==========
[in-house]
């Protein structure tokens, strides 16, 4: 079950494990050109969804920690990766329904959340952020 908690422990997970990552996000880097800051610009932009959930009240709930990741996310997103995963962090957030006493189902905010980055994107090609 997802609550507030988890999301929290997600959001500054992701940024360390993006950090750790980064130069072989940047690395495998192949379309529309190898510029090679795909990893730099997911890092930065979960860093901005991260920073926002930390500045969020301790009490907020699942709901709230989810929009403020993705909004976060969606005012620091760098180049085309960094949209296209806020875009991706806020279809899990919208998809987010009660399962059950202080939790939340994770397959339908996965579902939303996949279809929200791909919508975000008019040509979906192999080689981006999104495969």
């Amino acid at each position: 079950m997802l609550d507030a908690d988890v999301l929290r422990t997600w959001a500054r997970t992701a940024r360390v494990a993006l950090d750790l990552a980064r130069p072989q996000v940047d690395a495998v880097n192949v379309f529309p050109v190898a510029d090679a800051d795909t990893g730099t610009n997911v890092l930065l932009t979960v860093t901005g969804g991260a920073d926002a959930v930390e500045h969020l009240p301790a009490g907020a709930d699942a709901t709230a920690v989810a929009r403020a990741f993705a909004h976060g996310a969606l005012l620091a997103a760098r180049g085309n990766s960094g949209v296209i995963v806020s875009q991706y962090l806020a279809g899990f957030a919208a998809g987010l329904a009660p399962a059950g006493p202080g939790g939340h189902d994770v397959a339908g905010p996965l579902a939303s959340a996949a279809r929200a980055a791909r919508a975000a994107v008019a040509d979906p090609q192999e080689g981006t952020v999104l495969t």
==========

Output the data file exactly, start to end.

[in-house]
């Protein structure tokens, strides 16, 4: 079950494990050109969804920690990766329904959340952020 908690422990997970990552996000880097800051610009932009959930009240709930990741996310997103995963962090957030006493189902905010980055994107090609 997802609550507030988890999301929290997600959001500054992701940024360390993006950090750790980064130069072989940047690395495998192949379309529309190898510029090679795909990893730099997911890092930065979960860093901005991260920073926002930390500045969020301790009490907020699942709901709230989810929009403020993705909004976060969606005012620091760098180049085309960094949209296209806020875009991706806020279809899990919208998809987010009660399962059950202080939790939340994770397959339908996965579902939303996949279809929200791909919508975000008019040509979906192999080689981006999104495969």
């Amino acid at each position: 079950m997802l609550d507030a908690d988890v999301l929290r422990t997600w959001a500054r997970t992701a940024r360390v494990a993006l950090d750790l990552a980064r130069p072989q996000v940047d690395a495998v880097n192949v379309f529309p050109v190898a510029d090679a800051d795909t990893g730099t610009n997911v890092l930065l932009t979960v860093t901005g969804g991260a920073d926002a959930v930390e500045h969020l009240p301790a009490g907020a709930d699942a709901t709230a920690v989810a929009r403020a990741f993705a909004h976060g996310a969606l005012l620091a997103a760098r180049g085309n990766s960094g949209v296209i995963v806020s875009q991706y962090l806020a279809g899990f957030a919208a998809g987010l329904a009660p399962a059950g006493p202080g939790g939340h189902d994770v397959a339908g905010p996965l579902a939303s959340a996949a279809r929200a980055a791909r919508a975000a994107v008019a040509d979906p090609q192999e080689g981006t952020v999104l495969t």